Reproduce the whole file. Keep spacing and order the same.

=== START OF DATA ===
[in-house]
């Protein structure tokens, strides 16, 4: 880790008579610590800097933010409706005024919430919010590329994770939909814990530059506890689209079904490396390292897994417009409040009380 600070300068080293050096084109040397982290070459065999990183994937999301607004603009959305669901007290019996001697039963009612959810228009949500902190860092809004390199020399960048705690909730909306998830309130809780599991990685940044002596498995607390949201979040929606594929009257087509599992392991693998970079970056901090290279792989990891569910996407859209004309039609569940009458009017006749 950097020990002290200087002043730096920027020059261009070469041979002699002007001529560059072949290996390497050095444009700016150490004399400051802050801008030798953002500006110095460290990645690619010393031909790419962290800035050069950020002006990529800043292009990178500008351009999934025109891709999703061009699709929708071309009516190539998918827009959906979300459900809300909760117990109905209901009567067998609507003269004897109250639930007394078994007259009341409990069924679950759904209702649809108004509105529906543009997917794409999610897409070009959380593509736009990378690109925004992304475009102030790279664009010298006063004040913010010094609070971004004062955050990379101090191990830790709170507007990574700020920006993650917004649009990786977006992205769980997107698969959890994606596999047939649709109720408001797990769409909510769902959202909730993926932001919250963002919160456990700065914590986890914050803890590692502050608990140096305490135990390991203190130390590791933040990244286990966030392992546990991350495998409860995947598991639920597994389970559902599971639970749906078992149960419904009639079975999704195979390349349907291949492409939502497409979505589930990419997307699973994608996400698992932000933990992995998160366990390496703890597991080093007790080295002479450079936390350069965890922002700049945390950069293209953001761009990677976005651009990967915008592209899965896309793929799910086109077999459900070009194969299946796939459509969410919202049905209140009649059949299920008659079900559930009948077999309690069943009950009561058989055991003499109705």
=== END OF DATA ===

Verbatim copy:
[in-house]
């Protein structure tokens, strides 16, 4: 880790008579610590800097933010409706005024919430919010590329994770939909814990530059506890689209079904490396390292897994417009409040009380 600070300068080293050096084109040397982290070459065999990183994937999301607004603009959305669901007290019996001697039963009612959810228009949500902190860092809004390199020399960048705690909730909306998830309130809780599991990685940044002596498995607390949201979040929606594929009257087509599992392991693998970079970056901090290279792989990891569910996407859209004309039609569940009458009017006749 950097020990002290200087002043730096920027020059261009070469041979002699002007001529560059072949290996390497050095444009700016150490004399400051802050801008030798953002500006110095460290990645690619010393031909790419962290800035050069950020002006990529800043292009990178500008351009999934025109891709999703061009699709929708071309009516190539998918827009959906979300459900809300909760117990109905209901009567067998609507003269004897109250639930007394078994007259009341409990069924679950759904209702649809108004509105529906543009997917794409999610897409070009959380593509736009990378690109925004992304475009102030790279664009010298006063004040913010010094609070971004004062955050990379101090191990830790709170507007990574700020920006993650917004649009990786977006992205769980997107698969959890994606596999047939649709109720408001797990769409909510769902959202909730993926932001919250963002919160456990700065914590986890914050803890590692502050608990140096305490135990390991203190130390590791933040990244286990966030392992546990991350495998409860995947598991639920597994389970559902599971639970749906078992149960419904009639079975999704195979390349349907291949492409939502497409979505589930990419997307699973994608996400698992932000933990992995998160366990390496703890597991080093007790080295002479450079936390350069965890922002700049945390950069293209953001761009990677976005651009990967915008592209899965896309793929799910086109077999459900070009194969299946796939459509969410919202049905209140009649059949299920008659079900559930009948077999309690069943009950009561058989055991003499109705």